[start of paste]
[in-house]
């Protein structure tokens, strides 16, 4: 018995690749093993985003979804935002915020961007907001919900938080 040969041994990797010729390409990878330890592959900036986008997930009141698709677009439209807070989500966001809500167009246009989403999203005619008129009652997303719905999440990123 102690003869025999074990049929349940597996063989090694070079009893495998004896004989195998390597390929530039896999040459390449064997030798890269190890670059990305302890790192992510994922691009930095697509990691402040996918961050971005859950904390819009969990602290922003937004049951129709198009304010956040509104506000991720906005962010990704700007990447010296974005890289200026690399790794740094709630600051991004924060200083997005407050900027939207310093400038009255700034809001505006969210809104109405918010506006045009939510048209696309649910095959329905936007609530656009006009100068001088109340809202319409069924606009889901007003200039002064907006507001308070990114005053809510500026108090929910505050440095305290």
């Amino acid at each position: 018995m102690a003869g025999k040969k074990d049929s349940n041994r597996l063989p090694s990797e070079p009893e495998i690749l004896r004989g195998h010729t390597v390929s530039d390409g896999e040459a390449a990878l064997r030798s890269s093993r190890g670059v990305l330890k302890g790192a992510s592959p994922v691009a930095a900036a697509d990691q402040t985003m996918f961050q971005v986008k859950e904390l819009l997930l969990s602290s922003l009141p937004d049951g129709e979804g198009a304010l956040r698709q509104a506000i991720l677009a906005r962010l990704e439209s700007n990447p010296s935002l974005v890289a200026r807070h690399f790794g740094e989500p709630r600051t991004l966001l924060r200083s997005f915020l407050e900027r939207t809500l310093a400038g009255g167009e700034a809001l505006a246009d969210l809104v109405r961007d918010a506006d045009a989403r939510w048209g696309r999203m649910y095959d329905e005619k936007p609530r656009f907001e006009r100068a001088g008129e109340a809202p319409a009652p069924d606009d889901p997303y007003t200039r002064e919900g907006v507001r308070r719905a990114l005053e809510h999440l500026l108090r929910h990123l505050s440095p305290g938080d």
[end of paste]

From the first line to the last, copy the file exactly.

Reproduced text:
[in-house]
């Protein structure tokens, strides 16, 4: 018995690749093993985003979804935002915020961007907001919900938080 040969041994990797010729390409990878330890592959900036986008997930009141698709677009439209807070989500966001809500167009246009989403999203005619008129009652997303719905999440990123 102690003869025999074990049929349940597996063989090694070079009893495998004896004989195998390597390929530039896999040459390449064997030798890269190890670059990305302890790192992510994922691009930095697509990691402040996918961050971005859950904390819009969990602290922003937004049951129709198009304010956040509104506000991720906005962010990704700007990447010296974005890289200026690399790794740094709630600051991004924060200083997005407050900027939207310093400038009255700034809001505006969210809104109405918010506006045009939510048209696309649910095959329905936007609530656009006009100068001088109340809202319409069924606009889901007003200039002064907006507001308070990114005053809510500026108090929910505050440095305290």
């Amino acid at each position: 018995m102690a003869g025999k040969k074990d049929s349940n041994r597996l063989p090694s990797e070079p009893e495998i690749l004896r004989g195998h010729t390597v390929s530039d390409g896999e040459a390449a990878l064997r030798s890269s093993r190890g670059v990305l330890k302890g790192a992510s592959p994922v691009a930095a900036a697509d990691q402040t985003m996918f961050q971005v986008k859950e904390l819009l997930l969990s602290s922003l009141p937004d049951g129709e979804g198009a304010l956040r698709q509104a506000i991720l677009a906005r962010l990704e439209s700007n990447p010296s935002l974005v890289a200026r807070h690399f790794g740094e989500p709630r600051t991004l966001l924060r200083s997005f915020l407050e900027r939207t809500l310093a400038g009255g167009e700034a809001l505006a246009d969210l809104v109405r961007d918010a506006d045009a989403r939510w048209g696309r999203m649910y095959d329905e005619k936007p609530r656009f907001e006009r100068a001088g008129e109340a809202p319409a009652p069924d606009d889901p997303y007003t200039r002064e919900g907006v507001r308070r719905a990114l005053e809510h999440l500026l108090r929910h990123l505050s440095p305290g938080d």